C. The word “transaction” in this section does not embrace all the occurrences which go to make up a cause of action, but only such as must have been communicated to the deceased to give them effect (Franklin v. Pinkney, 18 Abb. 186); and the section does not exclude the testimony of the living party, as to an occurrence at which the deceased need not have been present, or as to a fact he need not have known, to make evidence of it admissible (ed.)

The plaintiff, in an action against next of kin to establish a lost will, is not a competent witness in his own behalf to prove conversations had between himself and the deceased, on the subject of the alleged will ( T'imon v. Claffy, 45 Barb. 438 ; and see Van Alstyne v. Van Alstyne, 28 N. Y. 378; Williston v. Williston, 41 Barb. 635).

a. A party sued by an administrator may testify to a conversation heard by him between the decedent and a third person (Simmons v. Sissons, 26 N. Y. 264).

b. In an action by a legatee of a bond against the obligor, the defendant may be examined on his own behalf to prove payments in the lifetime of the plaintiff's testator (Wildey v. Whitney, 25 How. 75; and see Schenck v. Warner, 37 Barb. 258; Hight v. Sackett, 34 N. Y. 447).

c. The bailee for hire of a chattel, when sued for its detention by a third party, may be a witness in his own behalf, although the bailor be dead (Penny v. Black, 6 Bosw. 50).

d. The fact that a witness cannot testify to certain matters, e. g., to transactions with a deceased person, is not a reason for refusing to swear him; non constat, that he could not give other material testimony (Card v. Card, 7 Trans. App. 144).

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CHAPTER VIII.

Motions and Orders.

SECTION 400. Definition of an order. 401. Definition of a motion, Motions, how and when made.

Motions in the first district. Stay of proceedings. Com

pelling parties to testify on motions. 402. Notice of motion. 403. In actions in the supreme court, county judge may exercise

powers of a judge at chambers. His orders, how re

viewed.
404. In absence, &c., of judge at chambers, motion may be trans-

fer to another judge.
405. Enlarging time for the proceedings in an action.

$ 400. Definition of an order.

Every direction of a court, or judge, made or entered in writing, and not included in a judgment, is denominated an order.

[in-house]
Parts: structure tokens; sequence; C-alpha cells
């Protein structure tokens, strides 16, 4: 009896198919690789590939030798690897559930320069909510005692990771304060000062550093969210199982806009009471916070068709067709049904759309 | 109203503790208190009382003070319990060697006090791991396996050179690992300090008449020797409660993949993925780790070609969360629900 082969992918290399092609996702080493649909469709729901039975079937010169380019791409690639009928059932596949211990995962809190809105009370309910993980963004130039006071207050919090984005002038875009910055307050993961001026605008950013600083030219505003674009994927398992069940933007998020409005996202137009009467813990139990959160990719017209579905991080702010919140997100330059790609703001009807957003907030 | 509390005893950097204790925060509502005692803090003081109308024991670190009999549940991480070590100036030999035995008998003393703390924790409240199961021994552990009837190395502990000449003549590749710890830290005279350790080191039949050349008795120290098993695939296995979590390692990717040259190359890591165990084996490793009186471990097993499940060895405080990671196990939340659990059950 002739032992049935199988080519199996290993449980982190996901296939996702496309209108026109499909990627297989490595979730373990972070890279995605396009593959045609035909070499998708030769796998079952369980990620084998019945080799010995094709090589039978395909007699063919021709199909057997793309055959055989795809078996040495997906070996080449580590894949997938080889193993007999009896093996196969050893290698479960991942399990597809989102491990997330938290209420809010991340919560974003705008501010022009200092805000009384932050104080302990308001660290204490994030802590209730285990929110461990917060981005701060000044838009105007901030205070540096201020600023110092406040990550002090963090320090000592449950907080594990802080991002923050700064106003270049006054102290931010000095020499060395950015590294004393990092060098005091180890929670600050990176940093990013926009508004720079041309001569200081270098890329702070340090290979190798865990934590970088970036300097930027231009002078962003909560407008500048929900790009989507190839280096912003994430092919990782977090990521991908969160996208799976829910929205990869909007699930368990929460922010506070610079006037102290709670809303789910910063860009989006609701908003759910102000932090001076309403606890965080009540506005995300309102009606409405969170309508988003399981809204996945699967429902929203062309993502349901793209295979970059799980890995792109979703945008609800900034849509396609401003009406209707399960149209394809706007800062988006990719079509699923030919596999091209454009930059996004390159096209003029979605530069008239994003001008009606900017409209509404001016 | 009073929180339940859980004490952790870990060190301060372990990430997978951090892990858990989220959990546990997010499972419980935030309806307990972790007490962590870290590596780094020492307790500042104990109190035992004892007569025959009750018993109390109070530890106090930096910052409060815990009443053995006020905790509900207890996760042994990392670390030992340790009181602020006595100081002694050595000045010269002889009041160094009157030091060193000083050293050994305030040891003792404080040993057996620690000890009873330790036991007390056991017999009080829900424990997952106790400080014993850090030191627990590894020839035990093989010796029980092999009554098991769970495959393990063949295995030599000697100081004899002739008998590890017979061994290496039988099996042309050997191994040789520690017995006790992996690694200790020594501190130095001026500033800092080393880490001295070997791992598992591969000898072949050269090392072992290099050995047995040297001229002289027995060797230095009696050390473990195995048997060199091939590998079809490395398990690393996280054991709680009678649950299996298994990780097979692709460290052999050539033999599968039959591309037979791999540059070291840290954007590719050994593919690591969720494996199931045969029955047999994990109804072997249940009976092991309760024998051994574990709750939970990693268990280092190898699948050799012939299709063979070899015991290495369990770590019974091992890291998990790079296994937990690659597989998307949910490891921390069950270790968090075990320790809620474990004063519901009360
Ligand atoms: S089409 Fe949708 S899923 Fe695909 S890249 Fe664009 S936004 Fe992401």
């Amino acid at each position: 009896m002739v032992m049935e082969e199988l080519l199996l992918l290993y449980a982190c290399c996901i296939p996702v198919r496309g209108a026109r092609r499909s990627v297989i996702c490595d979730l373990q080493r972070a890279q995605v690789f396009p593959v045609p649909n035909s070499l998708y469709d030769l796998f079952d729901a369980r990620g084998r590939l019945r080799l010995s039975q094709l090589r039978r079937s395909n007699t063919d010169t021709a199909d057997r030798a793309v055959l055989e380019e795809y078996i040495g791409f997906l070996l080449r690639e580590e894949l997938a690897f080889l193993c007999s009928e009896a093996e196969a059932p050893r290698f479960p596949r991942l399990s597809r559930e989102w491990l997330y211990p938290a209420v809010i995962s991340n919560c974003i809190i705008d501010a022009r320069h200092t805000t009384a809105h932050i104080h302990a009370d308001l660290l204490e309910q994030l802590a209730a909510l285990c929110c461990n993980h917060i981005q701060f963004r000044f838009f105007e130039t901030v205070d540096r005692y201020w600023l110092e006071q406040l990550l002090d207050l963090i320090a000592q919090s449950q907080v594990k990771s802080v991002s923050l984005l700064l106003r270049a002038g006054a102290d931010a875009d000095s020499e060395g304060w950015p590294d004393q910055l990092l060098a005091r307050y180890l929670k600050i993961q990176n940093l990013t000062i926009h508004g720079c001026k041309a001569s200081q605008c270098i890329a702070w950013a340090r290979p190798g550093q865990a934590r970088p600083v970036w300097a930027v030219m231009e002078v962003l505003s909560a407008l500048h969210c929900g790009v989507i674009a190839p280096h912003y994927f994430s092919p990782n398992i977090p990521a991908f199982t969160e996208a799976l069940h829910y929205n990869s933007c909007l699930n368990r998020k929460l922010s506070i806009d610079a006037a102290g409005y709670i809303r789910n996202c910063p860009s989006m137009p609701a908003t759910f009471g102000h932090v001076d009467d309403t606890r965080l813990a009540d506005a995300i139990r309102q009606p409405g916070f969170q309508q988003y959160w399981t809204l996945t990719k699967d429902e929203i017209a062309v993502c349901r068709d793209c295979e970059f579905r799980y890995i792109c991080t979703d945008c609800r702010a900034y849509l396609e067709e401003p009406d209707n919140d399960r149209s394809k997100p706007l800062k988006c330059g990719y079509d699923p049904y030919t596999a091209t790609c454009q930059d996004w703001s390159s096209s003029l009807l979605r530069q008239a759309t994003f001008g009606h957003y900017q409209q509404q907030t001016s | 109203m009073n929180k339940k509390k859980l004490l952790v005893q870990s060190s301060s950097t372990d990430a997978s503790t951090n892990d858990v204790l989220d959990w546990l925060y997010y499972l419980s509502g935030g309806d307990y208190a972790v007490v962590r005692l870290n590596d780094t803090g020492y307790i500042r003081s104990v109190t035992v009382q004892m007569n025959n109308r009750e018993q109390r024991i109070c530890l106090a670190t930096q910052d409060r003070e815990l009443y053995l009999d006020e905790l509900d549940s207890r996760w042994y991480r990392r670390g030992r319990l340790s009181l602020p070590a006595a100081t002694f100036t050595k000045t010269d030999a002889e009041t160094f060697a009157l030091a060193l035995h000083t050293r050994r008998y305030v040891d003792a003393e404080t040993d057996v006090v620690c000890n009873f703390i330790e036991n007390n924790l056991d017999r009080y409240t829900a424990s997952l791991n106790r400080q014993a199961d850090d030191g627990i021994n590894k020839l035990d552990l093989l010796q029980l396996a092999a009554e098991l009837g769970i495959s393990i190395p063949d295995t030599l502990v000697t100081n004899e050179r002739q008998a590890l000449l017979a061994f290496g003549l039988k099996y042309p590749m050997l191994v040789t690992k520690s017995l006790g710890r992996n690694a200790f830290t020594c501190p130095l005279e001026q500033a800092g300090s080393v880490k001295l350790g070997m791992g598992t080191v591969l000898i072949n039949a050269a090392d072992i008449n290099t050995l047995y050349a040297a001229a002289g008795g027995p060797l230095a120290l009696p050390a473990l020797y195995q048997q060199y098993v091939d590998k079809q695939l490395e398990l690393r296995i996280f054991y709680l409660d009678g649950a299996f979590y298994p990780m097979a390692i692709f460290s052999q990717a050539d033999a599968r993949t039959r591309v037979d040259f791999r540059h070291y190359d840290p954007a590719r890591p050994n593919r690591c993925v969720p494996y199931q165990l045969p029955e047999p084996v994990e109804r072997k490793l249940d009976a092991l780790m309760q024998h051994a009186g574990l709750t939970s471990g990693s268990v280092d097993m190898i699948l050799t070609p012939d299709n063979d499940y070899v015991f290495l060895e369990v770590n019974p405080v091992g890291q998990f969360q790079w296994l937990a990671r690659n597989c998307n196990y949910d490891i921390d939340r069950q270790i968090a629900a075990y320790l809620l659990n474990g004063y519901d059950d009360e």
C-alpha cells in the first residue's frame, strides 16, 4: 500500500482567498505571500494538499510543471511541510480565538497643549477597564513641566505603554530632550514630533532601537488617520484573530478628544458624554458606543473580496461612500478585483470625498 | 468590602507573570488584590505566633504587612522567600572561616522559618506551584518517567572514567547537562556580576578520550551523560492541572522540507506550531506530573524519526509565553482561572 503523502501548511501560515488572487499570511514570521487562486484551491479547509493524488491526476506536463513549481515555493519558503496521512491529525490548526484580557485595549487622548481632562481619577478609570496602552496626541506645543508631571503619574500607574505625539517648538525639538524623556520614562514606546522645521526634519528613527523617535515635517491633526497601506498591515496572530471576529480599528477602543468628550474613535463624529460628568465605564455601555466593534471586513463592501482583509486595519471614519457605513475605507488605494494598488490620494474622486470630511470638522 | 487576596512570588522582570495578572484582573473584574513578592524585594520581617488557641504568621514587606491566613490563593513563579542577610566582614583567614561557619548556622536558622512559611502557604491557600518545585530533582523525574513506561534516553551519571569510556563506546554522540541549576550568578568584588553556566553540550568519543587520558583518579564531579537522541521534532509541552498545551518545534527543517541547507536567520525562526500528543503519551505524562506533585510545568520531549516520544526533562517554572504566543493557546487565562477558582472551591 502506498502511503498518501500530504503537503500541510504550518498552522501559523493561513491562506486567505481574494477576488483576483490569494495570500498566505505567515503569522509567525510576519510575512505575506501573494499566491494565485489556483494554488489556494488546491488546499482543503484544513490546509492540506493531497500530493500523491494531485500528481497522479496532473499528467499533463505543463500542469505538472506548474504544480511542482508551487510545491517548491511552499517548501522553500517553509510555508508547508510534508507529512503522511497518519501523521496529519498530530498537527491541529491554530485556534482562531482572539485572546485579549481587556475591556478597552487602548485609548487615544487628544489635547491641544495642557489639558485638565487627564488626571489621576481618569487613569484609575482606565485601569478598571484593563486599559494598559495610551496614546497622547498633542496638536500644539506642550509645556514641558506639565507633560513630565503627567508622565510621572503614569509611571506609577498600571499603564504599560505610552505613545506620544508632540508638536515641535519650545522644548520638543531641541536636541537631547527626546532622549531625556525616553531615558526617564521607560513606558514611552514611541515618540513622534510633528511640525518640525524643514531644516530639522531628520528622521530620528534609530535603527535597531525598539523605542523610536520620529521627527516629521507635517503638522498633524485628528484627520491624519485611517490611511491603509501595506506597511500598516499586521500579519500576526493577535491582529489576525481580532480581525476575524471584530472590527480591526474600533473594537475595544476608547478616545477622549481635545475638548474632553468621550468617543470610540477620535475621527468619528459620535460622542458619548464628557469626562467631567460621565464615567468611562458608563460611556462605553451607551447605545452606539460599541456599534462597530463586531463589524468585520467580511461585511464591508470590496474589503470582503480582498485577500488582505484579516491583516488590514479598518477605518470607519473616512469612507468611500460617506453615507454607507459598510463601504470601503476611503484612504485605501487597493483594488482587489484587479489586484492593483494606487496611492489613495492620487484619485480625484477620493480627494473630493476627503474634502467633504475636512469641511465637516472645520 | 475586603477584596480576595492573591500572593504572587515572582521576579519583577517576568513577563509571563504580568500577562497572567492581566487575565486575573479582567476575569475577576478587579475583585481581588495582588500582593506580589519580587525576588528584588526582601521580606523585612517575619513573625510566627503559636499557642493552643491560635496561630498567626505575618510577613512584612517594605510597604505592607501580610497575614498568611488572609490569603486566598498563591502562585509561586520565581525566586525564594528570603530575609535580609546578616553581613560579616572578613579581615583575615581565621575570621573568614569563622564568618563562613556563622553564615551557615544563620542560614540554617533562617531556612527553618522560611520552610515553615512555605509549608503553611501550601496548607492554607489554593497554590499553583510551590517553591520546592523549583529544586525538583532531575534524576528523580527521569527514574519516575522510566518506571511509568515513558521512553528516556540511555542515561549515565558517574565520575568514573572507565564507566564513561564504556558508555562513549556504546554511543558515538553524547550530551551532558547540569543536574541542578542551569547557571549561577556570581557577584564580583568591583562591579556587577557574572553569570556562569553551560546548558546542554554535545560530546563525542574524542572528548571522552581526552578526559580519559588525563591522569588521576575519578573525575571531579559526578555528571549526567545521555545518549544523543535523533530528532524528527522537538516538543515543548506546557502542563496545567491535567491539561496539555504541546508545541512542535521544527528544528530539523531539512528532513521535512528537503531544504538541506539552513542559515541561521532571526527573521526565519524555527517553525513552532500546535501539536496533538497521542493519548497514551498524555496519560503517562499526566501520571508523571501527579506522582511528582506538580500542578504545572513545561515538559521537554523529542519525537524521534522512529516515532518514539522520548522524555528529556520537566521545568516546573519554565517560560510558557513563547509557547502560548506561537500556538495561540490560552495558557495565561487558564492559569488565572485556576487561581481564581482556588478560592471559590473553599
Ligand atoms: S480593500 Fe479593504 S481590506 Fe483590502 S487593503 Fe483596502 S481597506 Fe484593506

e. Order and judgment, distinction between.-An order is the decision of a motion, a judgment is the decision of a trial (Bentley v. Jones, 4 How. 435; King v. Stafford, 5 How. 30). Every direction of a court, or judge, does not become an order by being put in writing (Howard v. Freeman, 6 Rob. 511). An order for a new trial is not a judgment (Duane v. North. R. R. Co. 4 How. 364).

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$ 401. (Amd 1849, 1852, 1858, 1869, 1862, 1867, 1870.) Definition of a motion. Motions, how and where made. Motions in the first district. Stay of proceedings. Compelling parties to testify.

(1.) An application for an order is a motion.

(2.) Motions may be made, in the first judicial district, to a judge or justice out of court, except for a new trial on the merits.

(3.) Orders made out of court, without notice, may be made by any judge of the court, in any part of the State; and they may also be made by a county judge of the county where the action is triable, or by the county judge of the county in which the attorney for the moving party resides, except to stay proceedings after verdict.

(4.) Motions upon notice must be made within the district in which the action is triable, or in a county adjoining that in which it is triable; except, that where the action is triable in the first judicial district, the motion must be made therein, and no motion upon notice can be made in the first judicial district, in an action triable elsewhere.

(5.) In all the districts, a motion to vacate or modify a provisional remedy, and an appeal from an order allowing a provisional remedy, shall have preference over all other motions.

(6.) No order to stay proceedings for a longer time than twenty days shall be granted by a judge out of court, except to stay proceedings under an order, or judgment appealed from, or upon previous notice to the adverse party.

(7.) When any party intends to make or oppose a motion in any court of record, and it shall be necessary for him to have the affidavit of any person who shall have refused to make the same, such court may, by order, appoint a referee to take the affidavit or deposition of such person. Such person may be subpænaed, and compelled to attend and make an affidavit before such referee, the same as before a referee to whom it is referred to try an issue. And the fees of such referee, for such service, shall be three dollars per day.

(8.) Whenever a motion shall be made in any cause or proceeding, in any of the courts of this State, to obtain an injunction order, order of arrest, or warrant of attachment, or to vacate, modify or set aside any injunction order, order of arrest, or warrant of attachment granted in any such case or proceeding, it shall be the duty of the judge, before whom such motion is made, to render and make known his decision on such motion within twenty days after the day upon which such motion sball or may be submitted to him for his decision.

Note to subdivision 1. a. What is a motion ?—The following applications to the court hare